distraught after the shoot-
ing and was shaking and
vomiting.
"I just feel devastated
and depressed," he tes-
tified. "I'll never be the
same, no."
Separately, a videogra-
pher for the "The First 48,"
Allison Howard, is charged
with perjury and with-
holding video crucial to
the investigation. Her trial
is set for June 24.


don't either."
Local authorities have turned
the cases over to the FBI and the
U.S. Attorney's Office. Hughes
said both suspects were taken to a
detention facility in Montgomery
Tuesday as they were turned over
to federal custody
Kevin Davidson, an assis-
tant U.S. attorney with the U.S.
Attorney's Office, said the U.S.
Attorney's Office will be handling
the case now after local authori-
ties sought their assistance along
with the FBI.
Davidson said the two suspects
will be tried by the federal gov-
ernment in one consolidated case
rather than multiple separate cas-
es in three different states."
Hughes was joined by nearly a
dozen law enforcement officers
from the tri-state area, includ-
ing Roberts, Sheriff William Price
from Early County, Ga., Dale
County Sheriff Wally Olson, Hen-
ry County Sheriff William Mad-
dox, Capt. Stacey Robinson with
the Dothan Police Department
and Enterprise Police Chief T.D.
Jones.
Price called the arrests a "bless-
ing" for their area.
"I'm from a small town and stuff
like this truly shakes us up," Price
said.

Matt Elofson is a reporter at
the Dothan Eagle.


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Quality Service at Affordable Prices

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Jackson County Emergency Management Director Rodney Andreasen answers
questions at First Friday, June 14, in Marianna.


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LOCAL & NATION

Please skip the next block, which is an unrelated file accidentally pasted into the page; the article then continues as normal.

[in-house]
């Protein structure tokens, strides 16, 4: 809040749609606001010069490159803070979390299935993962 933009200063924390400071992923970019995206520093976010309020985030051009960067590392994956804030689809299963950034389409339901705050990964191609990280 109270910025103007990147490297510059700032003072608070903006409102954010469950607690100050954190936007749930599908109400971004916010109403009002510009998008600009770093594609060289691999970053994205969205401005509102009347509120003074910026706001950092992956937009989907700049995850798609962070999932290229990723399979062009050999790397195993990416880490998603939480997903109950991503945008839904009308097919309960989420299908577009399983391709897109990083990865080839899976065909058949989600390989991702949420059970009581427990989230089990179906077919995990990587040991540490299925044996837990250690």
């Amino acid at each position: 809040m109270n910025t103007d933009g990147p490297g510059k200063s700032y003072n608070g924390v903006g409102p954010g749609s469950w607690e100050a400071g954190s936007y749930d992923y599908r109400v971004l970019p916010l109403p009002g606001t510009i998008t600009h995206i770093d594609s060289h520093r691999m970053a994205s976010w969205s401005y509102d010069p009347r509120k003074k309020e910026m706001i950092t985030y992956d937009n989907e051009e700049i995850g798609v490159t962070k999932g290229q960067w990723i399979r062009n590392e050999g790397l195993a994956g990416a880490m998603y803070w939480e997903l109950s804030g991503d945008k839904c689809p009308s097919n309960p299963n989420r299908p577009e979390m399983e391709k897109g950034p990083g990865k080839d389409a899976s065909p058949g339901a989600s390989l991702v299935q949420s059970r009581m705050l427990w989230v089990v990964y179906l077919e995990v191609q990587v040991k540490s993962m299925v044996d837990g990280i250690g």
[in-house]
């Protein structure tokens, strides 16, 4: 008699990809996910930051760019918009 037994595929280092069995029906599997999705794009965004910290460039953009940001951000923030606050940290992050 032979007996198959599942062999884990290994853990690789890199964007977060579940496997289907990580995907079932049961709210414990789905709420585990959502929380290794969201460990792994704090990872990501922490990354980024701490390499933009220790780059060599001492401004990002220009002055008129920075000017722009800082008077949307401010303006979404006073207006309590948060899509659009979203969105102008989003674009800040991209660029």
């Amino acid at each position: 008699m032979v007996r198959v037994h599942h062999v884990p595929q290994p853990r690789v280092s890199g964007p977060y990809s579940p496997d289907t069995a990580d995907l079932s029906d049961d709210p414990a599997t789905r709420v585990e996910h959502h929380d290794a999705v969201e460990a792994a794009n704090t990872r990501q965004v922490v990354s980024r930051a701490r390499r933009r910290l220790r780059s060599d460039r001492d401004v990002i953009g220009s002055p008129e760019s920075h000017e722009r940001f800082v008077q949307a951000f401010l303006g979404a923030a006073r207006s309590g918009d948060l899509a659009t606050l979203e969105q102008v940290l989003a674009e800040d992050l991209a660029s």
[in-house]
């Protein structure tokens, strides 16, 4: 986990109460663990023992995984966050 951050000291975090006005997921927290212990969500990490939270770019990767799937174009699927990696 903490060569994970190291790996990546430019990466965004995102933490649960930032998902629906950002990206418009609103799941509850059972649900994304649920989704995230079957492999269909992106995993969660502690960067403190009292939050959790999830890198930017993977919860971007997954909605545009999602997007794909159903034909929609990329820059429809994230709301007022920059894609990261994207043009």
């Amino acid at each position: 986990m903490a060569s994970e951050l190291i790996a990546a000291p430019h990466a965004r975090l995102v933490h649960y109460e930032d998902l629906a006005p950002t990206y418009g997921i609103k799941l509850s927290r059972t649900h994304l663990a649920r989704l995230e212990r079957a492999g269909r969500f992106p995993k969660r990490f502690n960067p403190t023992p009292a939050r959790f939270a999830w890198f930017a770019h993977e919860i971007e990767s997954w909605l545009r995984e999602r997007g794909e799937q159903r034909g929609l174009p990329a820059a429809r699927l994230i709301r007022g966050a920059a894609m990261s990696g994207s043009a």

JACKSON COUNTY FLORIDAN www.jcfloridan.com


Brazil protesters keep up pressure on government


The Associated Press
SAO PAULO Protest leaders called for
another huge demonstration in Brazil's
largest city Tuesday, building on historic
turnouts spawned by widespread frus-
tration over decades of government red
tape, high prices and shoddy services
even as the nation's economic fortunes
have risen.
With Sao Paulo girding for another
march, the mobilizations have shown a
rare spotlight on the growing discontent
among the country's booming middle
class that public infrastructure and qual-
ity of government haven't kept up with
economic gains.
The protests started with a group in-
censed about a 10-cent hike in subway
and bus fares, the Free Fare Movement,
which is mostly composed of students.
The demonstrations exploded Monday
night, however, after images broadcast
nationwide showed police attacking the
fare protesters during a rally Thursday in
Sao Paulo.
The thousands who have since filled
Brazilian cities have largely hailed from
the middle class, with many holding
up signs complaining about grievances
such as poor public safety and knotty
bureaucracy.
"We're massacred by the government's
taxes, yet when we leave home in the
morning to go to work, we don't know if
we'll make it home alive because of the
violence," said Maria Claudia Cardoso,
accompanied by her 16-year-old son at a
march Monday in Sao Paulo.
"We don'thave good schools for our kids.
Our hospitals are in awful shape. Corrup-
tion is rife. These protests will make his-
tory and wake our politicians up to the
fact that we're not taking it anymore!"'
President Dilma Rousseff, a former
leftist guerrilla who was imprisoned and


i:;.Tr- : ,,u.-i e d l 'rE ::,
KABUL, Afghanistan The Taliban and
the U.S. said Tuesday they will hold talks
on finding a political solution to ending
nearly 12 years of war in Afghanistan,
as the international coalition formally
handed over control of the country's se-
curity to the Afghan army and police. ,
The Taliban met a key U.S. demand by
pledging not to use Afghanistan as a base
to threaten other countries, although the
Americans said they must also denounce
al-Qaida.. ; '
But President Barack Obama caudoned
that the process won't be quick or easy.
He described the opening of a Taliban
political office in the Gulf nation of Qatar
as an "important first step toward recon-
ciliation" between the Islamic militants
and the government of Afghanistan, and
predicted there will be bumps along the
way.
Obama, who was attending the G-8
summit ,in Northern Ireland, praised Af-